SHOULDER BURSITIS, SUBACROMIAL
DESCRIPTIONSubacromial shoulder bursitis refers to inflammation of the subdeltoid bursa, one of the important bursas of the shoulder. Bursitis develops slowly and may vary in degree from mild irritation to an abscess formation that causes excruciating pain. Appropriate health care includes: doctor's diagnosis and treatment; surgery (sometimes) in worse cases, particularly for a frozen shoulder.
SIGNS & SYMPTOMS
Pain in the shoulder area; tenderness; swelling; redness (sometimes) over the affected bursa; fever if infection is present; limitation of motion in the shoulder.
Injury to the shoulder; acute or chronic infection; arthritis; gout; unknown (frequently).
Participation in competitive athletics, particularly contact sports such as football, especially if protective equipment is inadequate; previous history of bursitis in any joint; previous shoulder injury involving the "rotator cuff" (See Glossary); exposure to cold weather; poor conditioning and inadequate warmup.
PREVENTING COMPLICATIONS OR RECURRENCEInstructions for your child:
Use protective gear for contact sports; warm up adequately before athletic practice or competition; wear warm clothing in cold weather; to prevent recurrence, continue to wear extra protection over the shoulder until healing is complete.
MEDICAL TESTSYour own observation of symptoms; medical history and physical exam by a doctor; X-rays of the child's shoulder.
POSSIBLE COMPLICATIONSFrozen shoulder, with temporary or permanent limitation of the shoulder's normal mobility; prolonged healing time if the child resumes activity too soon; proneness to repeated flare-ups; an unstable or arthritic shoulder following repeated episodes of bursitis; spontaneous rupture of bursa if severe infection is present.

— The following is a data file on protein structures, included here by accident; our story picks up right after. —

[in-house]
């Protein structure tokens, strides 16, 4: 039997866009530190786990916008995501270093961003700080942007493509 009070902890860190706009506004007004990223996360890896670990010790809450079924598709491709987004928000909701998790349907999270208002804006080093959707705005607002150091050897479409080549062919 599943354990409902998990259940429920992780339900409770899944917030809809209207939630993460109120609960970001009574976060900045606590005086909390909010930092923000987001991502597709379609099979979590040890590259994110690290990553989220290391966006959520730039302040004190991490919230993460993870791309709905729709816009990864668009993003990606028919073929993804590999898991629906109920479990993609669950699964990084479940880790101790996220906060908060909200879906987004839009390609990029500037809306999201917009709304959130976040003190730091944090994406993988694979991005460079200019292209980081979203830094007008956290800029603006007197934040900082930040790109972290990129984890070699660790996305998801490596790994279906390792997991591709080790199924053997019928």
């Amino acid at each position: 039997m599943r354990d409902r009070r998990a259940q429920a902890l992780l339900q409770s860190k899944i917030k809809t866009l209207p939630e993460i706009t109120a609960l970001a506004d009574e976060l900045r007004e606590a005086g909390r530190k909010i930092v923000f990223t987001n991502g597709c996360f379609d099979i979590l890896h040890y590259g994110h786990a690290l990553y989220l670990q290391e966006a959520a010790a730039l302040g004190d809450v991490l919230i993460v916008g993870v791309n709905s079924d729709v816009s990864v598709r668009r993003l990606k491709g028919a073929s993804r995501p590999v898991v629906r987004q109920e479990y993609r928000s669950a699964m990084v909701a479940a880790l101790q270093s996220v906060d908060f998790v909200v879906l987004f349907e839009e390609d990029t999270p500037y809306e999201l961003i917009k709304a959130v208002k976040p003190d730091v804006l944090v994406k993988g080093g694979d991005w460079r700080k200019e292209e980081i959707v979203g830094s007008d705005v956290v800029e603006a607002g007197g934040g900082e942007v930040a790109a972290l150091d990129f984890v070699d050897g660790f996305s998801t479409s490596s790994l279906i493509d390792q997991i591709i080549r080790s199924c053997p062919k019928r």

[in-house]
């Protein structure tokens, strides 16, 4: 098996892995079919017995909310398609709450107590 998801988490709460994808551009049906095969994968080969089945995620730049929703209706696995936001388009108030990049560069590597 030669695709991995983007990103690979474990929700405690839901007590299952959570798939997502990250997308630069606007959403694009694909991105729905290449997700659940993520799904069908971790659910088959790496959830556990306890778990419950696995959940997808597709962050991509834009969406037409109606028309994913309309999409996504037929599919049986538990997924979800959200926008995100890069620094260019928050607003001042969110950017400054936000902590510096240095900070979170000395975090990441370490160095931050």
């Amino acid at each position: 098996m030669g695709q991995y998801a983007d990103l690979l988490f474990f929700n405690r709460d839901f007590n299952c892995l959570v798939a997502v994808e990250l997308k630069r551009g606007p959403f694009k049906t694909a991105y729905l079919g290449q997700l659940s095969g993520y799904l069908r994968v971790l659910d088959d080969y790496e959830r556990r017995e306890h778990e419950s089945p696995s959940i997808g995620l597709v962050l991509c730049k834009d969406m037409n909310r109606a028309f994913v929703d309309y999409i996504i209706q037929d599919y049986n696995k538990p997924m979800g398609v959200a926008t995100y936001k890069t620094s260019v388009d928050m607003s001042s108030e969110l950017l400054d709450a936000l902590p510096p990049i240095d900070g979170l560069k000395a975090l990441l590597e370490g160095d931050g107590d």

Mild, subdeltoid bursitis is a common--but not a serious -- problem. Symptoms usually subside in 7 to 14 days with treatment. Chronic bursitis in any bursa of the shoulder can cause recurrent flare-ups.
Use frequent ice massage. Fill a large Styrofoam cup with water and freeze. Tear a small amount of foam from the top so ice protrudes. Massage firmly over the injured area in a circle about the size of a softball. Do this for 15 minutes at a time, 3 or 4 times a day, and before workouts or competition.
Apply heat instead of ice, if it feels better to the child. Use heat lamps, hot soaks, hot showers, heating pads, or heat liniments or ointments. Sometimes heat makes pain worse. If so, discontinue and use ice only.
Use a sling to support the child's shoulder joint, if needed.
Elevate the shoulder above the level of the child's heart to reduce swelling and prevent accumulation of fluid. Use pillows for propping.
Gentle massage will frequently provide comfort and decrease swelling.
Urge your child to do the rehabilitation exercises prescribed by your doctor.
MEDICATIONNon-steroidal anti-inflammatory drugs.
Prescription pain relievers for severe pain. Use non-prescription aspirin, acetaminophen, or ibuprofen (available under many trade names) for mild pain.
Injections into the inflamed bursa of a long-lasting local anesthetic mixed with a corticosteroid drug, such as triamcinolone.
Your doctor may prescribe:
Instructions for your child:
Rest the inflamed area as much as possible. If you must resume normal activity immediately, wear a sling until the pain becomes more bearable. To prevent a frozen shoulder, begin normal, slow joint movement as soon as possible.
DIET & FLUIDS
Your child should eat a well-balanced diet that includes extra protein, such as meat, fish, poultry, cheese, milk, and eggs. Increasing fiber and fluid intake helps prevent constipation that may result from decreased activity. Your doctor may suggest vitamin and mineral supplements to promote healing.
OK TO GO TO SCHOOL?Yes, when condition and sense of well-being will allow.
CALL YOUR DOCTOR IF
Your child has symptoms of shoulder bursitis; pain increases despite treatment; pain, swelling, tenderness, drainage, or bleeding increases in the surgical area; your child develops signs of infection (headache, muscle aches, dizziness, or a general ill feeling and fever).
New, unexplained symptoms develop. Drugs used in treatment may produce side effects.